ZEELAND, Mich. (WOOD) — While most athletes want the gym quiet when they shoot free throws, Jules Hoagland isn’t like most athletes. She usually shoots her free throws with an assistant tapping the backboard. 

“I still struggle with exactly where the basket is. If I have the stick tapping on the backboard, it helps me know exactly where the hoop is,” Hoagland said.

Hoogland plays for the Zeeland Unified Basketball team and was born with barriers to play that most athletes don’t have. 

“I developed this eye condition after I was born, on my third birthday I lost my sight. I’m still dealing with trying to accept it,” explained the high school junior. 

She couldn’t accept sitting on the sidelines: She learned to ski, to use a scooter and to play basketball.

“I started in the 7th grade, and I was like, ‘I just want to try something new,'” she said.

To be able to play, she uses the help of senior Ally Guffy, who lines Hoogland up to the basket, and sets up each shot. 

“She’s basically my eyes on the court,” explained Hoogland.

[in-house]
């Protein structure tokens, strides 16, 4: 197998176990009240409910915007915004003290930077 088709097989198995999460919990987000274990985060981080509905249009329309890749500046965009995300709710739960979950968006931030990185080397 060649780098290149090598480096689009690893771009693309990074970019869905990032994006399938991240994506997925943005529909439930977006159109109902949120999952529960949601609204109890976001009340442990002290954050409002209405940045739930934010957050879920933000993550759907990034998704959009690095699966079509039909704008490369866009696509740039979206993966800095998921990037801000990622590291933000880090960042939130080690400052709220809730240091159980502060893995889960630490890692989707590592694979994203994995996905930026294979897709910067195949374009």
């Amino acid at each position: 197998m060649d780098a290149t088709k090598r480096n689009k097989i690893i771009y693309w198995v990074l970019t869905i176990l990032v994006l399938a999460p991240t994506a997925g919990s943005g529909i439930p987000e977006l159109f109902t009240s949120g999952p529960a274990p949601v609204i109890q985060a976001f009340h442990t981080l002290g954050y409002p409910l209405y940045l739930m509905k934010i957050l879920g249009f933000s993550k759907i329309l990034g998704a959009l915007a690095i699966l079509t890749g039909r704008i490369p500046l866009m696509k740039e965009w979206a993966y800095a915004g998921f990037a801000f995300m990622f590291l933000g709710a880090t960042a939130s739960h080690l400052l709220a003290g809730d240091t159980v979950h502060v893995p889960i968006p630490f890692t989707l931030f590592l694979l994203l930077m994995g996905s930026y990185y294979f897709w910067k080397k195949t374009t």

For years, the two played in Zeeland Unity Games, completing shots and creating memories. But no memory will be as strong as the last game they had together.

“Two-thousand people were in the gym, and they got to watch us play the unified game,” Hoogland said. “Before the game I hadn’t been making many because I was practicing, and I was like, ‘I really hope I make this.'”

“It’s the end of the game and she had shot a couple and missed them, so I know the whole school was waiting for her to make it,” said Guffy. 

“When I made the basket, I was really proud of myself,” Hoogland said.

She wasn’t the only one proud. Within hours, the video of her shot was everywhere.

“It started on Facebook, then it went on TikTok and then Twitter and then ESPN. I’m still in shock because of this and it’s been over a week later,” Hoogland said. 

A News 8 report from March 24, 2022:

Before she had time to process her newfound fame, the phone rang.

“My boss called my mom, and she was like, ‘Are you going anywhere for spring break?’ and we were like, ‘no.’ We thought it was a scheduling thing, right? She called my mom a couple hours later and was like, ‘Pizza Hut corporate wants to fly Jules out to see the Final Four’ and I was like, ‘Woah!'” she said.

From Zeeland to News Orleans, these last two weeks have been a wild ride. Eventually, life will return to normal for Hoogland.

“I’m still learning how to be independent. I’m learning how to cross streets, how to use the city bus,” Hoogland said. 

But if that shot is proof of anything, it’s that she won’t let anything get in the way of what she wants to do.

“So many people stereotype blind people. They think just because I’m blind I can’t do things. It’s going to be hard. But I can do it,” Hoogland said.